What is your annual planning like these days?

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Chief Enterprise Architect in Finance (non-banking), 10,001+ employees
Architecture plays a critical role in our annual planning, particularly as it’s based on Intuit’s capability map, from planning to execution. If you don’t have a capability taxonomy and map work to the capabilities, you will not get funding. You have to be able to outline what you are going to work on and who you will depend on, so dependency mapping is also key. 
VP, Chief Security & Compliance Officer in Software, 1,001 - 5,000 employees
Budgets are submitted in October, so by the time we hit Q1, we receive the challenge for the year. Then it's like taking a river and trying to squeeze it into a shoe box. We get into that cycle of right-sizing the submitted ask against the challenge.
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CIO / Managing Partner in Manufacturing, 2 - 10 employees

We have the opposite problem. As opposed to trying to squeeze a quart into a pint pot, we have the problem of organizing ourselves to properly do prioritization. The organization began as a small, family-run company and it’s grown from there rapidly, so some of that structure is now needed to decide what the bigger priorities are. But I suppose it's just a different version of the same problem.

CIO in Healthcare and Biotech, 51 - 200 employees
Planning?? What's that? 
It often feels like we don't actually do any. 
The approach is intended to be proposals and roadmap are built out in the fall, Q3, then approved in Q4 for execution the following fiscal year.
However this model is only applicable for operational changes and most vendors have service upgrades that are built into the short term planning without a clear roadmap. 
SVP - Software Engineering in Finance (non-banking), 201 - 500 employees
We plan for the following year around the Sept / Oct timeframe. Then we have quarterly checks throughout the year where we review progress and make adjustments as needed 
Secure Facilities Information Technology Manager in Manufacturing, Self-employed
Our approach to annual planning has not changed much since covid. We were never shut down and remained in a positive posture to continue our duties.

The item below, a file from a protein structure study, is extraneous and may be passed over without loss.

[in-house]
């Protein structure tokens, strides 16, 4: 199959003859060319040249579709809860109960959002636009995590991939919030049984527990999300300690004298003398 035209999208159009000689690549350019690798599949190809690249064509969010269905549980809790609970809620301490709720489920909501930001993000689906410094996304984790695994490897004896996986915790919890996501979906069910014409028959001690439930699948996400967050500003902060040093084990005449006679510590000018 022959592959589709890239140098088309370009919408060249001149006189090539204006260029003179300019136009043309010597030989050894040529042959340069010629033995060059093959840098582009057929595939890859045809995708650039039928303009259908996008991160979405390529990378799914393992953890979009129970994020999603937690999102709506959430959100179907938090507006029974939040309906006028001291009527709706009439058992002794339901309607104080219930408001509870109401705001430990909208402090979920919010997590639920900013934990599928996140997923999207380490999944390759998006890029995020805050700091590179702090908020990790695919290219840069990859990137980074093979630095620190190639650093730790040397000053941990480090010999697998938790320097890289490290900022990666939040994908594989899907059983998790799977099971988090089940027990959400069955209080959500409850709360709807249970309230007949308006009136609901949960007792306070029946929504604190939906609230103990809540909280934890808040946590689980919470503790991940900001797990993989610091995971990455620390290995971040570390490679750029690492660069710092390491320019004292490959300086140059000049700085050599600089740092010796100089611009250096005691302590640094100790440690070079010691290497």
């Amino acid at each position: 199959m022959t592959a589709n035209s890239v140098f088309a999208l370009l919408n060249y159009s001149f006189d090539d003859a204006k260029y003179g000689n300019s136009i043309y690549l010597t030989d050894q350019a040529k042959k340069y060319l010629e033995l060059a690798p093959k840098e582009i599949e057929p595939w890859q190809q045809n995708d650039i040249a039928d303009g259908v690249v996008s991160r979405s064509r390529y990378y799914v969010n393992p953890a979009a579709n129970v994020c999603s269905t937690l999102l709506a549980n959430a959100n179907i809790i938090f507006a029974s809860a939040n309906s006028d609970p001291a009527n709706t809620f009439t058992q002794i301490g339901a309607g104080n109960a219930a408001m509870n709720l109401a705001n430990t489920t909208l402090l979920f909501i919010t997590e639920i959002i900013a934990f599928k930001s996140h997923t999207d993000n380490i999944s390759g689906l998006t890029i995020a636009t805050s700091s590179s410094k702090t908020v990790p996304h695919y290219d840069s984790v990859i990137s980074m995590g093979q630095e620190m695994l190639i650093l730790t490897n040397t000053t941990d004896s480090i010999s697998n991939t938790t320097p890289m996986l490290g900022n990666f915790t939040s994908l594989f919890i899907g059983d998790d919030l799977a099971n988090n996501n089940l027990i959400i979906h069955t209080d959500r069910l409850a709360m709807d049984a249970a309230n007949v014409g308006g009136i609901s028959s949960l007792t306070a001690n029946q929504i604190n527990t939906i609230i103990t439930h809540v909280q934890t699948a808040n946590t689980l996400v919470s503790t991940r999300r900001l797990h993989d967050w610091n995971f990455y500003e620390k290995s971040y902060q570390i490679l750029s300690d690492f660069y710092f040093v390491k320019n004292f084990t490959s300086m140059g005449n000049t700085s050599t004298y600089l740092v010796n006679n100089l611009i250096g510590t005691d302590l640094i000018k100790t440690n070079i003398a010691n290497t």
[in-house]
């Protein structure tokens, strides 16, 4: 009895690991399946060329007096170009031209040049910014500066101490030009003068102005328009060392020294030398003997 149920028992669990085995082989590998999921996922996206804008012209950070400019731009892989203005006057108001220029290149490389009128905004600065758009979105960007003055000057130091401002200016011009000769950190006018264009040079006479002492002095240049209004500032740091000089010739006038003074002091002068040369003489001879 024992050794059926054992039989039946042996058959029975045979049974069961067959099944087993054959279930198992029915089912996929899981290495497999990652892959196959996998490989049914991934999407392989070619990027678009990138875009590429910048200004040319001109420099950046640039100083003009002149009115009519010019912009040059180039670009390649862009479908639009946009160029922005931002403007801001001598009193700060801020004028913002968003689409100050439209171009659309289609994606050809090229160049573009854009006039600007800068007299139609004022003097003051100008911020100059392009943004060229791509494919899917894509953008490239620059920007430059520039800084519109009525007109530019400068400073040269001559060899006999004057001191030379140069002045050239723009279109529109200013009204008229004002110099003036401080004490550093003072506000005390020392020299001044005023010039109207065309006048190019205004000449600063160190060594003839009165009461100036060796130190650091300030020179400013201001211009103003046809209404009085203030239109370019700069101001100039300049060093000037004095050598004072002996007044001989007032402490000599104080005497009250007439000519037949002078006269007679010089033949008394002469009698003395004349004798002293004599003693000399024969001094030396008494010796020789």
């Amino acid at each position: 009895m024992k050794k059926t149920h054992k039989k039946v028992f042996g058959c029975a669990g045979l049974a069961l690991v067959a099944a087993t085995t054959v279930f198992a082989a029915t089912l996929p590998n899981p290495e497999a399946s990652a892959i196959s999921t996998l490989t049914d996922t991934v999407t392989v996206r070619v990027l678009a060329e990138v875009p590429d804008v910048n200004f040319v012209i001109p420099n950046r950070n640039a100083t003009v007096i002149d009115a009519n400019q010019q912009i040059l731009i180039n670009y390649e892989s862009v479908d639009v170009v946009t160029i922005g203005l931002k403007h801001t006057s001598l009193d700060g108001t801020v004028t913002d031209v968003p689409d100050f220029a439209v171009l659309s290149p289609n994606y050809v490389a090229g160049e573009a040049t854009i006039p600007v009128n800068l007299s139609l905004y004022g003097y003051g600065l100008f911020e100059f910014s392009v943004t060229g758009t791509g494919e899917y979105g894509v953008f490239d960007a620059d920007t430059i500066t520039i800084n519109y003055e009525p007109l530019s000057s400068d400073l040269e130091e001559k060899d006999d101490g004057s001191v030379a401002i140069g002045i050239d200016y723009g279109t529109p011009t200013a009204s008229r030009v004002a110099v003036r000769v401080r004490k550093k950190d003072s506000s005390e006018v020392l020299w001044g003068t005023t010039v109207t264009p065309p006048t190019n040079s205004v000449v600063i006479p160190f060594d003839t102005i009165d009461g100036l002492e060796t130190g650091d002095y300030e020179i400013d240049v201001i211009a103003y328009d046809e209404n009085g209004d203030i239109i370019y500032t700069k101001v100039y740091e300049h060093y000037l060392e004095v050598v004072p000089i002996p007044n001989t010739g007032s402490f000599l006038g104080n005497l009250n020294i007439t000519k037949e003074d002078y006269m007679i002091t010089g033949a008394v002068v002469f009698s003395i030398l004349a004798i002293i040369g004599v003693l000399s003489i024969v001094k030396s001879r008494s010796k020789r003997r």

VP, Technology Manager in Education, 10,001+ employees
In theory it works like it always has. However, with the move to Agile and a Product Owner model, we are always expecting new priorities to appear. It’s definitely a new challenge from prior roadmap planning techniques.
VP of IT and Platform Strategy and Product Management in Telecommunication, 1,001 - 5,000 employees
The planning part is actually ok. Most work is done in small groups so face to face is not as necessary. The biggest issue is the priority alignment. While we are more civil (can't talk over everyone on Zoom), it is harder to make decisions. Time will tell if this is sustainable or reversion to our old, face-to-face model is required.
VP of IT in Software, 5,001 - 10,000 employees
We do an annual planning towards the end of the year. We iterate on it for our team and share it across other teams at the beginning of the year. We then lock on an annual plan at the beginning of the year. We then review/adjust the plan is the year progresses. This is typically done monthly. The plan helps identity hiring and technology needs. 
CIO in Finance (non-banking), 10,001+ employees
Annually 3 months before end of fiscal year and quarterly updates. Highest priorities are cyber, GRC, and talent.
VP, Actuarial Information Technology in Finance (non-banking), 5,001 - 10,000 employees
August is budget and planning time for 2023.  Our expectations for overall budget by line are similar for 2022, with slight increases in staff and overall tech spend.  This is a bottom up approach, where each line estimates staff and project costs for each quarter in the next year.

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